How health system CIOs measure an IT project's success

To measure an IT project's success, hospital and health system CIOs often opt for traditional metrics such as project costs, implementation timelines and the functionality delivered. But many are shifting their focus to the value it will deliver to their organizations and the outcomes and benefits to the end user. 

Becker's spoke to four CIOs and a chief technology officer to discuss how they balance traditional and unconventional approaches to measuring whether IT projects deliver on their promises.

Note: Their responses have been lightly edited for clarity and length.

Denise Zabawski. CIO of Nationwide Children's Hospital (Columbus, Ohio): I used to say "on time, on budget," but now it's: "Have we produced the best outcome for the project and for the recipient, whether it's the patient or the provider?" So best outcomes.

Bobbie Byrne, MD. CIO of Advocate Aurora Health (Downers Grove, Ill., and Milwaukee): You've got to hit your budget. You've got to hit your date. You've got to hit your specific key performance indicators for whatever that project is.

If you said we were going to increase revenue or [improve] patient safety, you have to hit those goals and measure them ahead of time to implement. Then you've got to track them afterwards.

But my personal measure of IT success is when somebody asks how our Epic system helps us solve this problem. Because I don't want the system to be a capital asset that gets depreciated — to me, it is an investment that you have to leverage.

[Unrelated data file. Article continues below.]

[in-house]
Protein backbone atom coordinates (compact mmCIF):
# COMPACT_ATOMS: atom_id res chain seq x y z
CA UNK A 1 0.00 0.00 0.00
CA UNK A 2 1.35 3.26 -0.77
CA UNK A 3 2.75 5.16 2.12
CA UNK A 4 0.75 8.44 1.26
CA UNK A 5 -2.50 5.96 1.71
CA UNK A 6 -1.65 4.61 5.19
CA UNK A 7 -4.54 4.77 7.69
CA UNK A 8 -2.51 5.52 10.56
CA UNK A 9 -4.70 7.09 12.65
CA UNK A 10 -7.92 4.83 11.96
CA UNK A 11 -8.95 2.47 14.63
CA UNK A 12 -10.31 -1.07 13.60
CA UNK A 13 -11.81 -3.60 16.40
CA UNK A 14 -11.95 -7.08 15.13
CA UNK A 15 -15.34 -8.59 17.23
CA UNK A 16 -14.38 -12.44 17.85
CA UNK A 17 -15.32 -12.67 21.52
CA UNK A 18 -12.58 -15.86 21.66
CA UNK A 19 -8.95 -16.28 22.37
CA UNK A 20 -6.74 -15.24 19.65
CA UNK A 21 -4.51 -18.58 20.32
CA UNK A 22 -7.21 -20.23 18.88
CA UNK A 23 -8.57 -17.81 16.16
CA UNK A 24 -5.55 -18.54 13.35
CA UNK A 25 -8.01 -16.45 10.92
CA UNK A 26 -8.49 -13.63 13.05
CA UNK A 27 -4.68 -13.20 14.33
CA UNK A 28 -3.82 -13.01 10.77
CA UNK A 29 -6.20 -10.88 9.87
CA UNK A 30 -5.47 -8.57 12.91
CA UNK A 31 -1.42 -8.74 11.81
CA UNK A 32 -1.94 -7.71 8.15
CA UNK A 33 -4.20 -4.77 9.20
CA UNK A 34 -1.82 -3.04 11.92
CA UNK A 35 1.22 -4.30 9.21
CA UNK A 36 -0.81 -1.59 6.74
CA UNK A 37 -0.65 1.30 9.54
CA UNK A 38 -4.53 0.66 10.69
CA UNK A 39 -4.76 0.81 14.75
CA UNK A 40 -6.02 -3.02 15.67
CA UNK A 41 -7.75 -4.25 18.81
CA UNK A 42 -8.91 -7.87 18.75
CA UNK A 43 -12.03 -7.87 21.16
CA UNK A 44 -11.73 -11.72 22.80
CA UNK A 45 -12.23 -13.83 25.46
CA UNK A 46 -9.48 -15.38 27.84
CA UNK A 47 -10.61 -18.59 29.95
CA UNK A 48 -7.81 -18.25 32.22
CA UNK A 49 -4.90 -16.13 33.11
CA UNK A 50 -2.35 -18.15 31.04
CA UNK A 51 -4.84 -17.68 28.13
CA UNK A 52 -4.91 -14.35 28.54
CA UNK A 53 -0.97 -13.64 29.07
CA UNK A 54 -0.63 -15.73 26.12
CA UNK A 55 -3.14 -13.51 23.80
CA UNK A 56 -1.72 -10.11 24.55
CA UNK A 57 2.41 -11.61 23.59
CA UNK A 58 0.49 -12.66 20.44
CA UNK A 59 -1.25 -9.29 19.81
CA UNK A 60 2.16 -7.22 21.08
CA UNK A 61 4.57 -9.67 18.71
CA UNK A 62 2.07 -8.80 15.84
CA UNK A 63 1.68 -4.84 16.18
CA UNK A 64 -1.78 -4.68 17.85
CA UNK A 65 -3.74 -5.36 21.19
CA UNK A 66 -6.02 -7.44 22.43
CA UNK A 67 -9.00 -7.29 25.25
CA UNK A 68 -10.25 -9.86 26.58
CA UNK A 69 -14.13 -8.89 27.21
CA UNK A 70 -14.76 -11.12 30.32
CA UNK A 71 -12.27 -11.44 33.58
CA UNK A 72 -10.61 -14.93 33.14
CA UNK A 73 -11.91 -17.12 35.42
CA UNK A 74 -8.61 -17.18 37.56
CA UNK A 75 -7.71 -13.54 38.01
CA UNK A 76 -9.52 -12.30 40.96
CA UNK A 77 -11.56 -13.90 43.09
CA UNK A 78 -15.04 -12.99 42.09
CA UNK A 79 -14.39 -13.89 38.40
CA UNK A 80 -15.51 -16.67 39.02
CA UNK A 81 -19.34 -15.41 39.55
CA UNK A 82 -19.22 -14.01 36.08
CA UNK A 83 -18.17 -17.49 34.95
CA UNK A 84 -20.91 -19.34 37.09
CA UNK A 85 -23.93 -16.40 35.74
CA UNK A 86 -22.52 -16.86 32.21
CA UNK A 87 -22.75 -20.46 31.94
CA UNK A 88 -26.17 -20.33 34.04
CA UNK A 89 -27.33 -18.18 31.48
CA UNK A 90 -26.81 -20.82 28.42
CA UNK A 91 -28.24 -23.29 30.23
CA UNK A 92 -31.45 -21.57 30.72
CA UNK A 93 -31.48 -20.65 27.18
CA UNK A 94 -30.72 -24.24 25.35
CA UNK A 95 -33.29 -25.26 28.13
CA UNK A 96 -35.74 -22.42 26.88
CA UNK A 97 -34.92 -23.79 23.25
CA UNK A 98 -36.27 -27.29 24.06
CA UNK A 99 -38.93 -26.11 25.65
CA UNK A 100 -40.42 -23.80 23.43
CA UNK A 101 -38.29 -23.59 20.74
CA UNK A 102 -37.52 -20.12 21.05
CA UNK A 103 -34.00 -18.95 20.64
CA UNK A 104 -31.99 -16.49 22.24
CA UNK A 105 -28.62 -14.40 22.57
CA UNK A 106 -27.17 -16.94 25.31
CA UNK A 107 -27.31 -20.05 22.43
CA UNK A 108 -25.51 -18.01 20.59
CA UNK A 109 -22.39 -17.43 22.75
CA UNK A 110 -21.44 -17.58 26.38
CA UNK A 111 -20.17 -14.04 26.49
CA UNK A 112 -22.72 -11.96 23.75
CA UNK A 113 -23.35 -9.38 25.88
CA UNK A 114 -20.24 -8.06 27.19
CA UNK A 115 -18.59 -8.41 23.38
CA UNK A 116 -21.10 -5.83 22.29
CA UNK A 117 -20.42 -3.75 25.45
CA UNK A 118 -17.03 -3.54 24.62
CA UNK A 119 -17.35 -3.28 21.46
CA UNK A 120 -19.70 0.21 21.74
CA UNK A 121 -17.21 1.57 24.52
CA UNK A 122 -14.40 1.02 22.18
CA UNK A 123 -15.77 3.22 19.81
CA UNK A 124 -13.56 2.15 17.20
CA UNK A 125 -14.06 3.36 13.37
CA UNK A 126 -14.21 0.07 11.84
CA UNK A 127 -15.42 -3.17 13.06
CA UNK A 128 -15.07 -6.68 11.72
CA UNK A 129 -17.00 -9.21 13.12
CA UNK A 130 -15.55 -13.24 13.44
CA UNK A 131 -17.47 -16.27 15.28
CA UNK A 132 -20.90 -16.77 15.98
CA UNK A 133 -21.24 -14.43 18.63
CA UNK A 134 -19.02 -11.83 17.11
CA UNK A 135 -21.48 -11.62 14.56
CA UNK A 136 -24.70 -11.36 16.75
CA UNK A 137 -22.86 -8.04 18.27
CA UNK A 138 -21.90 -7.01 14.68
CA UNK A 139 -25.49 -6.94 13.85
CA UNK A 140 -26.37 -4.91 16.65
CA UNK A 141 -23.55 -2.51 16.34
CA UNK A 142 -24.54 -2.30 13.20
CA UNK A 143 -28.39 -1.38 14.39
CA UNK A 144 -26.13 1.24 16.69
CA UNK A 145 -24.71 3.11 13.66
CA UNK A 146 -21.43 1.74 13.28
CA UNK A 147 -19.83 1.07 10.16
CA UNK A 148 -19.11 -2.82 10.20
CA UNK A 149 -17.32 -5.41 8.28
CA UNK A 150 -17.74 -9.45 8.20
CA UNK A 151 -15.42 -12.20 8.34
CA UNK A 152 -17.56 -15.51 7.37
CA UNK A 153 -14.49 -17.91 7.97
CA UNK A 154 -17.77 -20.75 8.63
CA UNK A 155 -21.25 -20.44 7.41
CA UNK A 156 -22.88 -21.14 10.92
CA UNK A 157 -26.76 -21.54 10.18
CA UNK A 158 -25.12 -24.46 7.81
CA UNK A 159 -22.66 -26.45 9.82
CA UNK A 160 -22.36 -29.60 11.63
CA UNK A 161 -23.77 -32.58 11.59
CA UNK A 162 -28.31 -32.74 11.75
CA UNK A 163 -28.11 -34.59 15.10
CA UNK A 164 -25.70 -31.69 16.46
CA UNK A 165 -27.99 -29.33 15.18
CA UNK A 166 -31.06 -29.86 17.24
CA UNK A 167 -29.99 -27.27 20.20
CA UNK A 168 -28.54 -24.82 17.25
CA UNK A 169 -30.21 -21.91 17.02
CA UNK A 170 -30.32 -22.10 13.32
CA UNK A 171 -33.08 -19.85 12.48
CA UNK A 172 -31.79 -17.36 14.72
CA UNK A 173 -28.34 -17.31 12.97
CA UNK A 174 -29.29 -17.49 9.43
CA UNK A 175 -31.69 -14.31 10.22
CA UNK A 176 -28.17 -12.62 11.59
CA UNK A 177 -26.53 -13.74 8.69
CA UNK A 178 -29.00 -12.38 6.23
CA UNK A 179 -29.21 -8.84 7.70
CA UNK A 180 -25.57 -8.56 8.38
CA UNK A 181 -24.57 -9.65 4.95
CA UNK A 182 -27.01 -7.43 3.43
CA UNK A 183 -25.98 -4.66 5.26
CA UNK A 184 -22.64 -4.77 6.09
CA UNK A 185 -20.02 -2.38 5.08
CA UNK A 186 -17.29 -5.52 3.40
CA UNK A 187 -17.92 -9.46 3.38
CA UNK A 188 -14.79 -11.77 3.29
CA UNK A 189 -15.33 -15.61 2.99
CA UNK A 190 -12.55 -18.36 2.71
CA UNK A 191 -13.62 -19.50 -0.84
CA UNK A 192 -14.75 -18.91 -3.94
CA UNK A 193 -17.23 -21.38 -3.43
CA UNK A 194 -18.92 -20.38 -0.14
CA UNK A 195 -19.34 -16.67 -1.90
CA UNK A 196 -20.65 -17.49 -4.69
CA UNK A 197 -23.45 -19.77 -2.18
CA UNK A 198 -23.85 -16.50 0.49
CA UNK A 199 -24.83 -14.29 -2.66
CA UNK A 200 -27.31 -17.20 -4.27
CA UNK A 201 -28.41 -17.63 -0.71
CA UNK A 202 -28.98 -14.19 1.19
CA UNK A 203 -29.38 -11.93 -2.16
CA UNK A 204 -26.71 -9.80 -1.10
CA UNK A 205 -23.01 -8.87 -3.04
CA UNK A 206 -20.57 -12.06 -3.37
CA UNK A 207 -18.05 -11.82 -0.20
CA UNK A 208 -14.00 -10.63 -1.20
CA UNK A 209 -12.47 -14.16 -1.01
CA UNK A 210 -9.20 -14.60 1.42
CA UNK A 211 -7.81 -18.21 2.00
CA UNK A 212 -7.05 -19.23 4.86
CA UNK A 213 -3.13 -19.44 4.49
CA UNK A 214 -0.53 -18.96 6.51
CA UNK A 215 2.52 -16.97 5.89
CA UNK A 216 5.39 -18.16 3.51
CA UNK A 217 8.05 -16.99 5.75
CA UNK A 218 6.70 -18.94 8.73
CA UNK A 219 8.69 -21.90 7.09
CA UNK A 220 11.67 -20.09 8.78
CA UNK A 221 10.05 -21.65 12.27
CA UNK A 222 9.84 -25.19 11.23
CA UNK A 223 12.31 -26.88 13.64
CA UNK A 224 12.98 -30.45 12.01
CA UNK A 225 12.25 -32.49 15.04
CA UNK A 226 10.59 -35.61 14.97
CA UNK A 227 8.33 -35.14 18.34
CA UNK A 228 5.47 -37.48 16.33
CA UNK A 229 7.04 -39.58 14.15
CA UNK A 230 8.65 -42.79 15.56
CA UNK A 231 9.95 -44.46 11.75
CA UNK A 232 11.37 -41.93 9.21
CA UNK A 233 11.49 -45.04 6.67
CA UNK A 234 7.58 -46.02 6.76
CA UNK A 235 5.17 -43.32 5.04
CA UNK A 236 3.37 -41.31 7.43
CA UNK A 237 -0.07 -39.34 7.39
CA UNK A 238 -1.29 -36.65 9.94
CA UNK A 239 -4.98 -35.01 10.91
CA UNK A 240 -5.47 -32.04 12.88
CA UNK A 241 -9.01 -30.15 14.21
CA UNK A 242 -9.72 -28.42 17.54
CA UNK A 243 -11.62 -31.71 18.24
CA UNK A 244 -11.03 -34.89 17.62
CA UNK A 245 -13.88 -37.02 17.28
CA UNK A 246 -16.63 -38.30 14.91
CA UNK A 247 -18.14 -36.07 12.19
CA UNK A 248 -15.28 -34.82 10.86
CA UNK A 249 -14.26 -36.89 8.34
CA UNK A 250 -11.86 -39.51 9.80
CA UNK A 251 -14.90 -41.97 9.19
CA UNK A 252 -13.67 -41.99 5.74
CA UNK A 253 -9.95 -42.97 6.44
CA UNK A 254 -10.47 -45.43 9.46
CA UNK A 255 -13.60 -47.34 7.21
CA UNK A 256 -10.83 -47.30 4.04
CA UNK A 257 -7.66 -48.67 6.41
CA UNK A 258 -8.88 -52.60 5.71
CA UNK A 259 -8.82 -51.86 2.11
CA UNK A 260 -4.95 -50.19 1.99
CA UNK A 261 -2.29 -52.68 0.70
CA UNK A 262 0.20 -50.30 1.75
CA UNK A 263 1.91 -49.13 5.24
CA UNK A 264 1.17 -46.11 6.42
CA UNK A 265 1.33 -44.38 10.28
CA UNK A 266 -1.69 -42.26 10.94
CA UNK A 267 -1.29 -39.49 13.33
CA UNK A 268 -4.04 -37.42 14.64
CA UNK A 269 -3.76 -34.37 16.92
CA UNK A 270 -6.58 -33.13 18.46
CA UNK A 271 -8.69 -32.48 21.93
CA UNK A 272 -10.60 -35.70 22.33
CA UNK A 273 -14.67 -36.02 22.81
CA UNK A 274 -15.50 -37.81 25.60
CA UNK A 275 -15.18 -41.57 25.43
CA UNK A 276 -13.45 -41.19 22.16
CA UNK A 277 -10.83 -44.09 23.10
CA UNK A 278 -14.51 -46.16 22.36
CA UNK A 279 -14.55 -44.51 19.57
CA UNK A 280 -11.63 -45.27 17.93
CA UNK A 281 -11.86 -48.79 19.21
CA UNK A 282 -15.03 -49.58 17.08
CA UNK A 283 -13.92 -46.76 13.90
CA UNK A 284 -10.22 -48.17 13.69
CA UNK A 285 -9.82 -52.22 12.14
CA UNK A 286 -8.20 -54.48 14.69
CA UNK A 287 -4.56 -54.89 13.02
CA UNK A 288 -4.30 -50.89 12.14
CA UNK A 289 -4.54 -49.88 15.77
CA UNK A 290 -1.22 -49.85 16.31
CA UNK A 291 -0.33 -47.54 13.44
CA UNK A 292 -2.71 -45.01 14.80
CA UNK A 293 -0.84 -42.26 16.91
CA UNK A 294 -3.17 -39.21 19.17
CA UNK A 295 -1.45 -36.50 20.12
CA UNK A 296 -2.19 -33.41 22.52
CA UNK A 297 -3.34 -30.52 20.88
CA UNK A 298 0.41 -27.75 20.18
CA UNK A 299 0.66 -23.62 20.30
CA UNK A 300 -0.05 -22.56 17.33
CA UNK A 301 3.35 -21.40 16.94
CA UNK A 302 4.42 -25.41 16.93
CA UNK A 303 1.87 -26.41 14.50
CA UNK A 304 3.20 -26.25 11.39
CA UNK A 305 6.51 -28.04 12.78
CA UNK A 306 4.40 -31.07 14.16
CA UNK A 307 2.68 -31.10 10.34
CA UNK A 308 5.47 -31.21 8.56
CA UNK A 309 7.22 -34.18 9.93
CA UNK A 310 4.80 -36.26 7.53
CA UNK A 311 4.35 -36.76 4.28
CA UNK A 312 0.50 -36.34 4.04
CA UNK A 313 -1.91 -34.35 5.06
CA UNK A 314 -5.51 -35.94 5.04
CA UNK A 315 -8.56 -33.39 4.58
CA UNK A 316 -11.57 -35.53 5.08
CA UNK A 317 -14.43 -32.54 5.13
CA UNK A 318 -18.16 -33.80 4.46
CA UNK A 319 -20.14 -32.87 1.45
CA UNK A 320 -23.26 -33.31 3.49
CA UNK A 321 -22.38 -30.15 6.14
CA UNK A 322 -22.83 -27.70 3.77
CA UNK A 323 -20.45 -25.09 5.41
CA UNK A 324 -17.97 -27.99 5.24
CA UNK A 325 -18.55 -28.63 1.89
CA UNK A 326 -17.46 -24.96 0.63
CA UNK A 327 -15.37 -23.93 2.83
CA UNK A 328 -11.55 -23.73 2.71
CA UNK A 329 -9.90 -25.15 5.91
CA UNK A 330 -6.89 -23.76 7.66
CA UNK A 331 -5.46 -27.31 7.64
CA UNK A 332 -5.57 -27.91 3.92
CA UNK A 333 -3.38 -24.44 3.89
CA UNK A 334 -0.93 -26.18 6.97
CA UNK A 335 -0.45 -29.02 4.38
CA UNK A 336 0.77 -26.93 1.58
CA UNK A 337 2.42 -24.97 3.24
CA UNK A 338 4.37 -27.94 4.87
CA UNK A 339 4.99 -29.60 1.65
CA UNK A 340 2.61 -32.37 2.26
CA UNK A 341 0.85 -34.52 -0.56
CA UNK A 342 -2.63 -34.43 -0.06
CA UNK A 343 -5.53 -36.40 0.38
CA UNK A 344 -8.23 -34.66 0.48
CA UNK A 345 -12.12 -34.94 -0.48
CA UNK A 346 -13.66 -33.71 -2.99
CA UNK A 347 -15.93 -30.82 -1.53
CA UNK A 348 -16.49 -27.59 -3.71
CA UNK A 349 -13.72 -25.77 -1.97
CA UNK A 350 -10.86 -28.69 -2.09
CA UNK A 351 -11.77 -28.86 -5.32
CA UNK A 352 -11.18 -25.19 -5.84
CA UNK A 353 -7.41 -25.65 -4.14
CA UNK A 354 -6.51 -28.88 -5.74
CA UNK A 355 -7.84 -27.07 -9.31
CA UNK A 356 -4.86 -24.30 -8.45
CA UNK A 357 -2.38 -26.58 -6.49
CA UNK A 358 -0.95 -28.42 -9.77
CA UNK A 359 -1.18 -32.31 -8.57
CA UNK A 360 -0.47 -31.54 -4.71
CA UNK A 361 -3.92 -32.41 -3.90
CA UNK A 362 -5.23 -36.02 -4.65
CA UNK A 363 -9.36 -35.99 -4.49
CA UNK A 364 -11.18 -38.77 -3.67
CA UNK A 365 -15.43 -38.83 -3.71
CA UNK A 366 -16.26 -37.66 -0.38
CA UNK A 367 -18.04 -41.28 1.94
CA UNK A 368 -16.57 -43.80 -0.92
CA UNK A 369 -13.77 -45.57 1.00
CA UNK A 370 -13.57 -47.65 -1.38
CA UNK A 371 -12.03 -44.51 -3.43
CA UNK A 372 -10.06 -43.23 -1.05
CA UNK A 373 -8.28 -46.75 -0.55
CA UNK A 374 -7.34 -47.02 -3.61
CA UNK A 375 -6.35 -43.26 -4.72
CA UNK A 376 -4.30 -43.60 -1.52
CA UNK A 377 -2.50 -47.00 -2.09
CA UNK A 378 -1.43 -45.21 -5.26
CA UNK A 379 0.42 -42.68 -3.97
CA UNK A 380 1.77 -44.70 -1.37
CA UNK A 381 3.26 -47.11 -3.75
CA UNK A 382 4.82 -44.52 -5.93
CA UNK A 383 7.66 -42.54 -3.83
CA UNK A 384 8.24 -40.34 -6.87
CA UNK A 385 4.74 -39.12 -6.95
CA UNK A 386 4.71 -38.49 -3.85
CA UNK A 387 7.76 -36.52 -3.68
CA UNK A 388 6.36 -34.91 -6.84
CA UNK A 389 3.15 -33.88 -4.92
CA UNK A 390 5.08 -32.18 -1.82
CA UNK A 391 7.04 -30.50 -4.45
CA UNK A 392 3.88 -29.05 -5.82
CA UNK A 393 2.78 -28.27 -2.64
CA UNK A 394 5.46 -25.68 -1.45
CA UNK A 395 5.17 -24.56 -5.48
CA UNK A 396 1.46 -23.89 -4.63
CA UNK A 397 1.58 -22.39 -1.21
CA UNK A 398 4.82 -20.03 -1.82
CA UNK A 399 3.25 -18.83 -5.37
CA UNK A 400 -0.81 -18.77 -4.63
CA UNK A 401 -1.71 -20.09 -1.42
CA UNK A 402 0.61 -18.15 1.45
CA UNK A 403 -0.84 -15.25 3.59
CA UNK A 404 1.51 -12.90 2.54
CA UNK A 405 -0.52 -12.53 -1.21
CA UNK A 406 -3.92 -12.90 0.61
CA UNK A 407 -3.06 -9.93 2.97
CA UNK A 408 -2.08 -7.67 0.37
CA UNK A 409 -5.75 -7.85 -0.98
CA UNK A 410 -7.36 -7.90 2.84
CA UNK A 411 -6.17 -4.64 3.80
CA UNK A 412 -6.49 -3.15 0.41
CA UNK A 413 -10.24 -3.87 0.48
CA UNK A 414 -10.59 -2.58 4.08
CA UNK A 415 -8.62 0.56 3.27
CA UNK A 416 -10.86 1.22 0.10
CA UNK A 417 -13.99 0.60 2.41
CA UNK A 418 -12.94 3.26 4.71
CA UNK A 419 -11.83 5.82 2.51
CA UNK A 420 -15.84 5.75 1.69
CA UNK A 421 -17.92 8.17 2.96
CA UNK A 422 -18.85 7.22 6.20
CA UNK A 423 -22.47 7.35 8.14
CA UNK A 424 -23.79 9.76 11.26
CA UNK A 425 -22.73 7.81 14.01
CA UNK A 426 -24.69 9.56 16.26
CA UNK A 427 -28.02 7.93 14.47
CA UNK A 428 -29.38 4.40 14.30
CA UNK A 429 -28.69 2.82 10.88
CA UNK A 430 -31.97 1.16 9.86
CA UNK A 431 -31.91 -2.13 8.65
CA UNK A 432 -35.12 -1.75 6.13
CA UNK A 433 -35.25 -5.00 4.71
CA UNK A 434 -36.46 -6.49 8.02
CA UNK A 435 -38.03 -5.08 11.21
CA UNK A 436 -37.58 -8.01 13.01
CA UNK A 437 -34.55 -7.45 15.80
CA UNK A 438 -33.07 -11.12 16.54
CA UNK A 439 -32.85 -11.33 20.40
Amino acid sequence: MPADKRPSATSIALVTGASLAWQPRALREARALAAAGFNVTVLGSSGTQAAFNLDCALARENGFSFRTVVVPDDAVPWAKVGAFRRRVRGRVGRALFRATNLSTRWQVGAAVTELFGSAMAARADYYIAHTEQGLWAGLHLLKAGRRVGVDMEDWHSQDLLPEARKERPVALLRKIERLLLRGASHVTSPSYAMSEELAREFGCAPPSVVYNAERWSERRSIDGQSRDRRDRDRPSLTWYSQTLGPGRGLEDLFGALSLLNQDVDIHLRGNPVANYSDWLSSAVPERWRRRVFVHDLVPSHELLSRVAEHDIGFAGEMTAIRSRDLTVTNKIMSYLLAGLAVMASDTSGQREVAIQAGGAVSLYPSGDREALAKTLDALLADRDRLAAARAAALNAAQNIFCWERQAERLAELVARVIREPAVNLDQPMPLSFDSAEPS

So if somebody says, "Hey, we got a problem with turnaround time," or, "We have a problem with patient satisfaction," I want them to say, "How can Epic help us solve this problem?"

I love the concept that whatever the problem is, no matter how near or far to the patient, we're going to use our systems to work that problem.

Charles Worthington. Chief Technology Officer of the U.S. Department of Veterans Affairs (Washington, D.C.): How well does it solve the end user's problem? Every technology we put in front of an end user should help them accomplish a task. And we should measure how well it's doing that and how well they liked it along the way. The only reason we should be deploying technology is to help make the end user better at whatever they're trying to accomplish.

Matt MacVey. Executive Vice President and CIO of Children's National Hospital (Washington, D.C.): In the ultimate sense, it's adoption, but with some [key performance indicator] measurement. Did we create the change we were seeking in improving something, or did we just put in technology on top of process? The latter just doesn't cut it anymore. Have we made a business process improvement? That's how you measure success of an IT rollout, and ideally with some KPIs related.

Ellen Pollack, MSN, RN. CIO of UCLA Health (Los Angeles): I judge our success by what the patients think of us and what the business thinks of us. How did they rate us? If we achieved what the business was looking for, in a way they view was a success, then to me that means we're doing a good job.

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